Being Beaten on Price? Three Ways To Fight Back


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A comment by Don Hill on an earlier blog post reminds us of the frustratiion of all those in sales at ‘short-sighted’ buyers; you know, the ones who buy on sticker price rather than on total cost of ownership, or some other longer-term value metric. But in free markets with an abundant supply of similar products & services, this is often reality. Short of refusing to sell to them, the relationship is clearly in the buyer’s hands. The buyer’s perception is your sales reality.

If you are being beaten on price, there are a number of things you can do about it. Firstly, you can reduce your costs so that you can reduce your prices and still maintain your margins. The application of Toyota’s lean thinking is one of the best ways to do this. Toyota manages to combine winning customer satisfaction with the lowest costs in the business. Womack & Jones’ lean consumption approach describes how to get the customer to pull value from your business and to drive costs out in the process.

Secondly, you can differentiate your product in a way that adds value to the customer (that they are willing to pay for). Strategyn’s Outcome-driven Innovation approach is one of the best ways to do this. It allows you to identify the outcomes that customers really want. Clayten Christensen describes the approach in a recent article emtitled Finding the Right Job for Your Product.

And finally you can reinvent your industry by rethinking how your products contribute to customer success. Kim & Mauborgne’s Value Innovation is one of the best ways to do this. It shows you where areas of value important to customers are not currently being delivered by you or by your competitors.

You don’t have to accept being beaten on price. These three tools show that you can do something about it. So what are you waiting for?

What do you think? Are you content with reducing your prices and your margins? Or are you going to do something about it?

Post a comment and get the conversation going.

Graham Hill

Graham Hill (Dr G)
Business Troubleshooter | Questioning | Thoughtful | Industrious | Opinions my own | Connect with me on LinkedIn


  1. You made an excellent point. We have worked diligently to achieve and implement specific cost containment measures. Our greatest value is in the level of expertise we deliver when relating to our decades of experience and our commitment to providing exceptional customer service and a more personal buying experience. (Our average employee has over 15 years of industry experience)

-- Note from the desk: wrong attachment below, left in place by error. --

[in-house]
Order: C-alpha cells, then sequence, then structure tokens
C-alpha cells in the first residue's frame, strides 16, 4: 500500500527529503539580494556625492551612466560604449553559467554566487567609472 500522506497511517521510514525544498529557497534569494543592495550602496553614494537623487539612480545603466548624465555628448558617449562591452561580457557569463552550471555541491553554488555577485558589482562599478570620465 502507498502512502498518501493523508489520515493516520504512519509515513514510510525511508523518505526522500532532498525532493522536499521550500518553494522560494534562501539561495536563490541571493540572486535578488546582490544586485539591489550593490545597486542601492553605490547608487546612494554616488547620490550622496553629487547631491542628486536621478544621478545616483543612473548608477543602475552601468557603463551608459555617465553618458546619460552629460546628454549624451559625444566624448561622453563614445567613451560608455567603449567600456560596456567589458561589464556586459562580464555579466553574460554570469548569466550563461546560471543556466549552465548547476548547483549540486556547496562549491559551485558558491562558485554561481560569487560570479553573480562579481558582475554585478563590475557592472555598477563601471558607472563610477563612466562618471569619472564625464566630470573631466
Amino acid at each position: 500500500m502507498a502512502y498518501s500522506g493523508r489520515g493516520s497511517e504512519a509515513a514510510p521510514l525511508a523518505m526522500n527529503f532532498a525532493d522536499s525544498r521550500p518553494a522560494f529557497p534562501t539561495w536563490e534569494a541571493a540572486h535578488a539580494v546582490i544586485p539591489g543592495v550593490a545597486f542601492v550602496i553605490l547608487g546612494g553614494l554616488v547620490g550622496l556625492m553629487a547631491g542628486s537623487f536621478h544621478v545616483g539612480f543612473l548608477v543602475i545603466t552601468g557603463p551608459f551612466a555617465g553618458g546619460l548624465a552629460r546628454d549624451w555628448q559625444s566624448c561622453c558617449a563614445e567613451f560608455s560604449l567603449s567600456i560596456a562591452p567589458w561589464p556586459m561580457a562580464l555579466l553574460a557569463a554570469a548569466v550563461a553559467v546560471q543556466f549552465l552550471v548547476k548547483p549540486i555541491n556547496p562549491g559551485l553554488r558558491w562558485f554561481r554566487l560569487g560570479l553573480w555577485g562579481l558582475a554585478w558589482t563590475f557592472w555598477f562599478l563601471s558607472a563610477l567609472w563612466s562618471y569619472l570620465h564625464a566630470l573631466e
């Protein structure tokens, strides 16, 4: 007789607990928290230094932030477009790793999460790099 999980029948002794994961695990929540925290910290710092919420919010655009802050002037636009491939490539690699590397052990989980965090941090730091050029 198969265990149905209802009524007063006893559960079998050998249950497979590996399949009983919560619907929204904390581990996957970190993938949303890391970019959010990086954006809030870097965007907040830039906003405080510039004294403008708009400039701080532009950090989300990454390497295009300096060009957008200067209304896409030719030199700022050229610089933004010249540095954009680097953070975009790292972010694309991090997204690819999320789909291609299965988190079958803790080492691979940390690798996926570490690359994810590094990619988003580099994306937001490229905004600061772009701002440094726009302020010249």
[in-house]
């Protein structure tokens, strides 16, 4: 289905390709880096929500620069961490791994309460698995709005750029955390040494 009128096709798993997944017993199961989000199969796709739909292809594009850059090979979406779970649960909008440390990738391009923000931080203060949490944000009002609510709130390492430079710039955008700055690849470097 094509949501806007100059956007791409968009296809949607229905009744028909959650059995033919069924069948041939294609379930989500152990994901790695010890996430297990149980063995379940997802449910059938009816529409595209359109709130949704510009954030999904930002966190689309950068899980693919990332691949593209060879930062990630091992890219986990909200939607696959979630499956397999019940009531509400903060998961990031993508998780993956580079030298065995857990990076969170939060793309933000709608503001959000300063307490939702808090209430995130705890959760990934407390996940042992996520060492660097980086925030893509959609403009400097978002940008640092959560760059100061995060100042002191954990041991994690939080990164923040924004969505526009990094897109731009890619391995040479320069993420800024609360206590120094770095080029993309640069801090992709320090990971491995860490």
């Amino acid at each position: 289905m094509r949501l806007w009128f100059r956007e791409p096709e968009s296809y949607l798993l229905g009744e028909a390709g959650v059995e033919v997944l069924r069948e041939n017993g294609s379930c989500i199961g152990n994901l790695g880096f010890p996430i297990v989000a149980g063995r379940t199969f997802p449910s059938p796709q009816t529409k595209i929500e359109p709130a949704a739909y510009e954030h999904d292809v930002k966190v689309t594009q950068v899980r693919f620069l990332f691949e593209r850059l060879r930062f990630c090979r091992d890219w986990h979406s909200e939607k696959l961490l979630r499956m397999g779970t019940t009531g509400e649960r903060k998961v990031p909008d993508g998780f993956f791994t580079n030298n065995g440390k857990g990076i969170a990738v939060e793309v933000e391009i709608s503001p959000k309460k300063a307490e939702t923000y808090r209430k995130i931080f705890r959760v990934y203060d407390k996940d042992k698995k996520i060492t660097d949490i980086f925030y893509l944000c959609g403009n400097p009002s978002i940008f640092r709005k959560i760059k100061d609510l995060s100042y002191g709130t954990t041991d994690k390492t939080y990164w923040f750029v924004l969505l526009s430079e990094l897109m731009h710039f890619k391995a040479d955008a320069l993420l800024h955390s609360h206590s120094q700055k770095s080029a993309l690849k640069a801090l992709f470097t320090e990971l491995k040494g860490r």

Our reality? The latest generation of buyers have yet to learn the importance of the relationship between supplier and purchaser/end-user. They have grown up in a technology based society and internet ordering is the accepted way of doing business. That brings me to a point mentioned in the article from the Kim & Mauborgne’s paper you referenced, in brief that is complacency. I see this to be an issue that is more common that expected. It effects owners and reps in that comfort of work and lifestyle suddenly do not demand creativity and excitement. Customers are smart enough to see this, thus resulting in a further erosion of the relationship. Companies must recognize this ‘ho-hum’ attitude before further erosions of margins and market penetration take place. Why should a customer be excited about calling us to place an order when we don’t communicate that excitement in response? Make that four ways to fight back!

    Don Hill

  2. At we have learned that whether you have the technology or not, upselling is an incredible boost to your revenue. At every chance we try to make sure that the customer is satisfied and we often offer additional deals when we have the customer’s attention to try and win additional business.
    Your article speaks to this directly.
    Thanks for the information.

  3. Don and James

    Thanks you for your comments, they are much appreciated.

    I think you are both spot on the money. I have responded to Don’s comment in a new blog post. Complacency is a symptom of the dark side of long-term relationships that needs to be tackled through a planned process of relationship maintenance and building.

    James’ suggestion of increasing margins through up-selling is another sensible strategy that could well have been added to my short list of three strategies (reduce costs, meet customer outcomes better, reinvent your industry).

    Keep the comments flowing.

    Graham Hill


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